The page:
A little over a week ago, the Internal Revenue Service asked all recipients of Special Tax Refunds including additional state income and property tax refunds to hold off on filing their returns. Near the close of business last Friday, we received their response.
These additional tax payments should not be included as additional income on your federal return. That’s great but this begs a further question.
Since these payments were considered additional state income tax refunds or additional property tax rebates, are the payments includable as additional deductions? Just because we don’t have to pick them up as additional income doesn’t mean that we can take an additional deduction.
This question wasn’t answered. My advice is don’t do it.
Please understand that the most basic concept in taxation is that we’re never supposed to pay a tax on a tax. This is why we get deductions at the Federal Level for state income and property tax payments.
In order to understand the problem, let’s use an example.
Last year you filed your state income tax return and paid $2,000. Sometime last year, the state sent you an additional income tax refund of $100. The question becomes can you deduct $2,000 or $2,100 on your federal return?
Please realize that the IRS has a copy of your state return and knows exactly what you originally paid in tax. If you take the additional deduction, they’ll probably question it and send you a correction letter.
Their correction will charge you additional tax, interest, and penalty. By the time they’re done, it’ll probably cost you a lot more than the original hundred.
The same thing is true on the additional property tax rebate. They know what your property taxes actually cost. If you take the additional rebate as a deduction, they’ll probably question it and ask you to pay the tax difference plus interest and penalty.
Let me leave you with this.
Whether you’re selling household items on Ebay or walking dogs on the side and receiving compensation through Venmo, your side hustle creates a taxable event. Many think that if a payment processor isn’t filing annual paperwork with the government, they don’t have to include the income on their returns.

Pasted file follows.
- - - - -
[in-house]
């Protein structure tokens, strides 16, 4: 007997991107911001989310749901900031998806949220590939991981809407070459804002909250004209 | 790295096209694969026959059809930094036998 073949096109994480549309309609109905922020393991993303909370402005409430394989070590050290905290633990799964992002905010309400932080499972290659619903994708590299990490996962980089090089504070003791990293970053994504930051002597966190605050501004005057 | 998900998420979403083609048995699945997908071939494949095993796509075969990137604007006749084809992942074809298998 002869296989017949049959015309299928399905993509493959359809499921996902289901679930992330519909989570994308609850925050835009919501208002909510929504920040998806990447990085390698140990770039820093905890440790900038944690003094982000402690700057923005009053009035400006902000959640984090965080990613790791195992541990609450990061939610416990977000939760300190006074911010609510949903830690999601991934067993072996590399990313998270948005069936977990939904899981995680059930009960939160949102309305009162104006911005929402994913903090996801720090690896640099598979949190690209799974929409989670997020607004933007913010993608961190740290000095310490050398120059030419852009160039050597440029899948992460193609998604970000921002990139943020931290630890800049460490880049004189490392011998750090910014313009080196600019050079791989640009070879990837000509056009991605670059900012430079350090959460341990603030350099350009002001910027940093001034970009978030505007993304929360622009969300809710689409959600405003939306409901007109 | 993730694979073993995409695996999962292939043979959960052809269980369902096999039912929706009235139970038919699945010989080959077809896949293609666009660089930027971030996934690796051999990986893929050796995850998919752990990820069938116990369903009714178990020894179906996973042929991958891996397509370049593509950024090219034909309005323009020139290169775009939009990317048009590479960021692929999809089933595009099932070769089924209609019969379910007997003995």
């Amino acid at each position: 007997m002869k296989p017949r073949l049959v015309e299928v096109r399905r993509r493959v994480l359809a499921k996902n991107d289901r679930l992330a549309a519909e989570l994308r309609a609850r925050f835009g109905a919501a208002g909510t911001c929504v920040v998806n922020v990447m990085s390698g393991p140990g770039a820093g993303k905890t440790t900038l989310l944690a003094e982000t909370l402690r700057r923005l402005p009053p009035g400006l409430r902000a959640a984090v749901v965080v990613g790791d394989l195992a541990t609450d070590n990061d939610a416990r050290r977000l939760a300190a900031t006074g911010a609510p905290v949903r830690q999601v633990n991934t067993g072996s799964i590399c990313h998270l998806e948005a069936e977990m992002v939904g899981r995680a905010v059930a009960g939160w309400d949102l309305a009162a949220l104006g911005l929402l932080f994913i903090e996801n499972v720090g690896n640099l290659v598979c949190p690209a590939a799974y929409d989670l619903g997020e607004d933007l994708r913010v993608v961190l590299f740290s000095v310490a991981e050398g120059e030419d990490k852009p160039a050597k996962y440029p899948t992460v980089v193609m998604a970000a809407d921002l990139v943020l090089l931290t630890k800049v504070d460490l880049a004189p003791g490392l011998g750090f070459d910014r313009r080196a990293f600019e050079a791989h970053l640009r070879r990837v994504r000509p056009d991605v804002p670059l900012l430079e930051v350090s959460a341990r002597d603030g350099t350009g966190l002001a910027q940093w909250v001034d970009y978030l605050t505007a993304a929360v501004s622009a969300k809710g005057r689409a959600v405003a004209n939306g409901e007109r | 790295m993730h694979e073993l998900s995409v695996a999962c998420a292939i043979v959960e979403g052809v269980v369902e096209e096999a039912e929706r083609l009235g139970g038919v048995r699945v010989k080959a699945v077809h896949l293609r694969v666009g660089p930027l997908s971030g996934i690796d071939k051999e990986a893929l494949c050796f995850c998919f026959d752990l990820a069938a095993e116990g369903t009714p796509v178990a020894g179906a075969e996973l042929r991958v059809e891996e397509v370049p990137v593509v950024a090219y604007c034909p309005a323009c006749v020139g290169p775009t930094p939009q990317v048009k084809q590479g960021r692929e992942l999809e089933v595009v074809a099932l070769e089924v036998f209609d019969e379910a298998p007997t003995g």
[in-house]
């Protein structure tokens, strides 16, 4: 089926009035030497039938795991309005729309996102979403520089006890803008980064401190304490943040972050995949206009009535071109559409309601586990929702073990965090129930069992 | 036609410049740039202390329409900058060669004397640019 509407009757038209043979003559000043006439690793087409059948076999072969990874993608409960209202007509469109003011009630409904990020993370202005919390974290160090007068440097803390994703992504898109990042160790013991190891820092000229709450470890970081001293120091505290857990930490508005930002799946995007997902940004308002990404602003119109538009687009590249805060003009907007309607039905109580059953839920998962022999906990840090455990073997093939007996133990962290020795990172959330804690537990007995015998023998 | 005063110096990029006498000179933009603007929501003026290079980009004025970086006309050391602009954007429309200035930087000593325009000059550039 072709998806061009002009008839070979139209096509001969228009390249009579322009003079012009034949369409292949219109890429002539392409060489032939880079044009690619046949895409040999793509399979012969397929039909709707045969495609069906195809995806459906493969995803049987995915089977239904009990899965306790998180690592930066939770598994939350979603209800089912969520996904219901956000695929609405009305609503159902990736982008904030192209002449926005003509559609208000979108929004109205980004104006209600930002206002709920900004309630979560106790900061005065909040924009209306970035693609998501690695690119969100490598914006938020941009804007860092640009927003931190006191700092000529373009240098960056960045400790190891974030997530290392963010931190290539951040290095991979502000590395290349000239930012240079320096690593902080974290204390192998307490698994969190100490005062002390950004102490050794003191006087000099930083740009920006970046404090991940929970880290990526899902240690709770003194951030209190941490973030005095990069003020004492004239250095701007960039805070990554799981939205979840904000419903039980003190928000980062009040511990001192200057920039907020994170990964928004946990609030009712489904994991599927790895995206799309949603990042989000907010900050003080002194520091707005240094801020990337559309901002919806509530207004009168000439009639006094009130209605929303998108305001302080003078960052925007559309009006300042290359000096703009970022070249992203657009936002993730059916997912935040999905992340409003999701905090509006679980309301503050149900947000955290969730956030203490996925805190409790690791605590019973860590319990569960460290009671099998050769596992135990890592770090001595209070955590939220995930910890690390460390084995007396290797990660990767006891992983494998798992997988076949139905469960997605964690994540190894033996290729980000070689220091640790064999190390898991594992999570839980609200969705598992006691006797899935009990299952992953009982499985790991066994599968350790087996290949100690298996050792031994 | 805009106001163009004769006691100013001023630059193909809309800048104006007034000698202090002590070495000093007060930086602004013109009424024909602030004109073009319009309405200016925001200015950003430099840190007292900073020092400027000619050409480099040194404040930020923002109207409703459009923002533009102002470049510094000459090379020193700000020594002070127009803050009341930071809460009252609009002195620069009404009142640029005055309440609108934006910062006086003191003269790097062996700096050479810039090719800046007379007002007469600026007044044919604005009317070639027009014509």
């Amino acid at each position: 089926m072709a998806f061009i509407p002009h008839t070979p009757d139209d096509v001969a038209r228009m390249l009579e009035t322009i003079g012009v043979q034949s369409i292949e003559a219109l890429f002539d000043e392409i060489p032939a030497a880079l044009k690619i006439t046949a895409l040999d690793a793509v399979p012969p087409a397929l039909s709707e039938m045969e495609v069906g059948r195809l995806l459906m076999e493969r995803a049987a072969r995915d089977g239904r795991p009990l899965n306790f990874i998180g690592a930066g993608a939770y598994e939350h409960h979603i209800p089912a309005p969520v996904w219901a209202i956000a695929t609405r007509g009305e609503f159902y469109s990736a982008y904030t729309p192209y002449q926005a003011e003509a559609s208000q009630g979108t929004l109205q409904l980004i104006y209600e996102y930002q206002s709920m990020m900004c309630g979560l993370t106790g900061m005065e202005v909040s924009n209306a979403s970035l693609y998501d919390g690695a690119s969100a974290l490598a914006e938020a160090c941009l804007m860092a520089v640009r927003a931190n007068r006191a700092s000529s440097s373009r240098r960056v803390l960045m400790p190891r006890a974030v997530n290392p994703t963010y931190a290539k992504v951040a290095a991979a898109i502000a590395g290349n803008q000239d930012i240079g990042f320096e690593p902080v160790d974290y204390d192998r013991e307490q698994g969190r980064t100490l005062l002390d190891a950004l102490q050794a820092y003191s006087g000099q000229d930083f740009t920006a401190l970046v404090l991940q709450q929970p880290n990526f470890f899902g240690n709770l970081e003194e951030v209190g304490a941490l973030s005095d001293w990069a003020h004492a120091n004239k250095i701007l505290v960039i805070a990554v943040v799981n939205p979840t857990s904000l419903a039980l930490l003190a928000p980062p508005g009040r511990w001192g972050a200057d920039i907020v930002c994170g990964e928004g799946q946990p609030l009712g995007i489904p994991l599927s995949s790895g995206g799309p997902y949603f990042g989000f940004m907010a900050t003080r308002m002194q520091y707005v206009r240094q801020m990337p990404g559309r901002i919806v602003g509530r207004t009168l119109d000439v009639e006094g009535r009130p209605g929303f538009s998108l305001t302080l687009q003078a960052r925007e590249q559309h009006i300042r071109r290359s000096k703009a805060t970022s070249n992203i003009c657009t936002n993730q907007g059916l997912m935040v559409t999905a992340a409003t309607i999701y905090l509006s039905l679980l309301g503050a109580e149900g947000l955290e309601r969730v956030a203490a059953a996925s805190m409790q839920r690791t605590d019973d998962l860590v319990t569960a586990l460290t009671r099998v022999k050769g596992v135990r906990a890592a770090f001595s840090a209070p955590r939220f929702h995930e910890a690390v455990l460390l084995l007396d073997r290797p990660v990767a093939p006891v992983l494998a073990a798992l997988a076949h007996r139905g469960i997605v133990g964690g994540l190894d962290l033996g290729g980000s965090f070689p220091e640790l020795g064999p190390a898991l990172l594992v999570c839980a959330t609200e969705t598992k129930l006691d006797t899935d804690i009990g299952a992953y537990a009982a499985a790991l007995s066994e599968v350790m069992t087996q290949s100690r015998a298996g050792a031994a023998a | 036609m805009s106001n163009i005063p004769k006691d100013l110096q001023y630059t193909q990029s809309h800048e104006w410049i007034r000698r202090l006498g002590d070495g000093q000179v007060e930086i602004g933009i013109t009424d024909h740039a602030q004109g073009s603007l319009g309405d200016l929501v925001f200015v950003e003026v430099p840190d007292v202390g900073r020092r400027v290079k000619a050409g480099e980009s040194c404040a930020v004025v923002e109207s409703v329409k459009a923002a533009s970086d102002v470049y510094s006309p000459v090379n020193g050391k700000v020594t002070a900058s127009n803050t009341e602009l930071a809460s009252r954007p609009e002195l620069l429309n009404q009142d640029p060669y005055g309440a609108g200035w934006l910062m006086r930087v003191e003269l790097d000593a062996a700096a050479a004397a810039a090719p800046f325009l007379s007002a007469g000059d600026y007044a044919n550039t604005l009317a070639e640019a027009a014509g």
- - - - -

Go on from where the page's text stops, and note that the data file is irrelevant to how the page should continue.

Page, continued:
Nothing could be further from the truth. It’s income. And if you don’t have a formal entity set up, it belongs on a sole proprietor’s return.
The problem is that as Schedule C / Sole Proprietor income, you’re set up to pay the maximum amount of tax legally allowable by law for an active trade or business in the US. You must pay Federal and State income as well as payroll taxes including Social Security and Medicare.
It’s common to pay upwards of 35% on Sole Proprietor income. If you earned as little as $10K on your side hustle, that would be an increase of $3,500 in tax.
If you’re in a higher tax bracket, it’ll be more.
If you find yourself in this predicament, there are reasonable solutions to the problem. Please give us a call. We’d love to help.
Accounting Solutions Ltd. stands ready to complete our mission and purpose of protecting you, your family, and your business. Whether you need Employee Retention Credits, M&A Due DIligence, Payroll Services, or Accounting and Tax Work, you have but to ask. I’m here and I remain,
Accounting Solutions Ltd.
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